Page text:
Biggest Oyster Mistakes

While reporting for a story published this week on Bon Appetit — How to Take Your Oyster Slurping to the Next Level — I interviewed several oyster experts. I asked them all the same question: what’s the biggest mistake people make when it comes to oysters? The answers were varied and strongly opinionated. In addition…

Seen in Amsterdam

One of the great pleasures of traveling alone is no one to distract you. Instead of chatting with a travel companion while strolling the streets or sitting in a cafe, the focus shifts to observation. I was reminded of this recently during a winter trip to Amsterdam, when I found myself with two, cold, January…

A Taste of Virginia

How does an oyster find its way to your plate? These briny bivalves have been a favorite of mine for years, but until recently, I didn’t ask too many questions about them. As I navigated my way through New York oyster bars, I began to wonder. How long does it take for an oyster to…

Best Meals of 2012

After a year of traveling and eating, it’s time to reflect. My best meals in 2012 all share a few common threads: the food was both delicious and a bit surprising, passionate servers/chefs enhanced the quality of the meal, and I’m still thinking about it in 2013. With Chinatown only a handful of blocks from…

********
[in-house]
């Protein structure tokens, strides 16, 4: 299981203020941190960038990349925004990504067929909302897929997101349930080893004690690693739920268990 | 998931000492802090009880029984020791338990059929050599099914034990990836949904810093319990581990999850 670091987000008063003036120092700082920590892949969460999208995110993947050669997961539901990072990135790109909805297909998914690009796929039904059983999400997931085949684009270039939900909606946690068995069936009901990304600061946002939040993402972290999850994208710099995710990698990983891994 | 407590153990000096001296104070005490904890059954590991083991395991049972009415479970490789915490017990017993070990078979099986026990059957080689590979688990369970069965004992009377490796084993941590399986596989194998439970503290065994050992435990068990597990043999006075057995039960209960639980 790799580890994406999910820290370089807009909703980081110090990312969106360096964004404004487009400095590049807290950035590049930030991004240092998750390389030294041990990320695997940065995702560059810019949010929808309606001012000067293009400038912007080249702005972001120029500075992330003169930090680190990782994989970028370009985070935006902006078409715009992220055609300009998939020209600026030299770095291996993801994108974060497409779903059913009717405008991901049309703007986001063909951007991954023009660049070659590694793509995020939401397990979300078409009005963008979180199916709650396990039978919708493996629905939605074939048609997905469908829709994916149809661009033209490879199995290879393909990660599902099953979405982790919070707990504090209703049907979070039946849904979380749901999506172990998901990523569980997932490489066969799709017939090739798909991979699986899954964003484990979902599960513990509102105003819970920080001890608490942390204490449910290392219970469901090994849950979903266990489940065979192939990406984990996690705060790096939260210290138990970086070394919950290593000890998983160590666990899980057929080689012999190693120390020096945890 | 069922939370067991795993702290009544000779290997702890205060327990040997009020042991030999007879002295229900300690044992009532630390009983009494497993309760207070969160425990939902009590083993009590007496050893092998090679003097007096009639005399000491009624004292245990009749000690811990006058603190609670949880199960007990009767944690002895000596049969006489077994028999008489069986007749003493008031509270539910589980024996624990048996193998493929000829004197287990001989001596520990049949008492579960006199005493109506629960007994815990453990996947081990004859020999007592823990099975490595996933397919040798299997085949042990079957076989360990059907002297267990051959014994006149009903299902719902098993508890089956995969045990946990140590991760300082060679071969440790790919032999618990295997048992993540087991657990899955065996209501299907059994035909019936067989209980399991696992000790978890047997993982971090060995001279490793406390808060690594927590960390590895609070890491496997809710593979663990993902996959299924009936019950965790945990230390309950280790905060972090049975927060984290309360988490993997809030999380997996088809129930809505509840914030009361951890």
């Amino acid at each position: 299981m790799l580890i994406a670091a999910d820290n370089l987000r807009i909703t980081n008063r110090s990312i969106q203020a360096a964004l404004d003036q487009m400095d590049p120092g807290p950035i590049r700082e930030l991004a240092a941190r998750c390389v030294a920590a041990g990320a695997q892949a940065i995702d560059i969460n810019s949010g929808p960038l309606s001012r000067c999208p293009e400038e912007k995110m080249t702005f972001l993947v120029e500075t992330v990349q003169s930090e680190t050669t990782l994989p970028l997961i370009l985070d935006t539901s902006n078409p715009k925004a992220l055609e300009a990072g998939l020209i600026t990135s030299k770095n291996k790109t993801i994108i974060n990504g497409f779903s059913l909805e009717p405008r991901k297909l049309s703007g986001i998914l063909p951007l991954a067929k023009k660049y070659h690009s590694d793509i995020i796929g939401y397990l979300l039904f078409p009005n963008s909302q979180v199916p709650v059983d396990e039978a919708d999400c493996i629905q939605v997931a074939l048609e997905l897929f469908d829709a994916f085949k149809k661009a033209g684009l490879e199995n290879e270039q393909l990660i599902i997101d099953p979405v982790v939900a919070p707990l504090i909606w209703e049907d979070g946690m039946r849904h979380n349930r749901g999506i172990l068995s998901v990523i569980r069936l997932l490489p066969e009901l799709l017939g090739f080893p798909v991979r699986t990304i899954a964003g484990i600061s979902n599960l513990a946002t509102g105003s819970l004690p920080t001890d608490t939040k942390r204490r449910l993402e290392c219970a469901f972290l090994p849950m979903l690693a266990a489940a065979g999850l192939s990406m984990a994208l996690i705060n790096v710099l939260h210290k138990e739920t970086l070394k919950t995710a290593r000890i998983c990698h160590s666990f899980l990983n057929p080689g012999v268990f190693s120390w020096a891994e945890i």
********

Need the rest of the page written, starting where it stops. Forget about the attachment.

A Flick of the Wrist

My grandmother’s family came from Naples, and though I never had the chance to travel to Italy with her, there was always her cooking. She was a patient cook, a true believer in the “low and slow” philosophy that results in deep, developed flavors. She loved the ritual of spending an entire Sunday in the…

East Village Nostalgia

Instantly I was four again. I was wearing a brand new pair of Keds, in a small town shoe store on Main Street. While my sisters were fitted for their new shoes, I held the binocular-like device and brought it to my eyes. Inside, a colorful 3-D image of a barn and farm leaped out…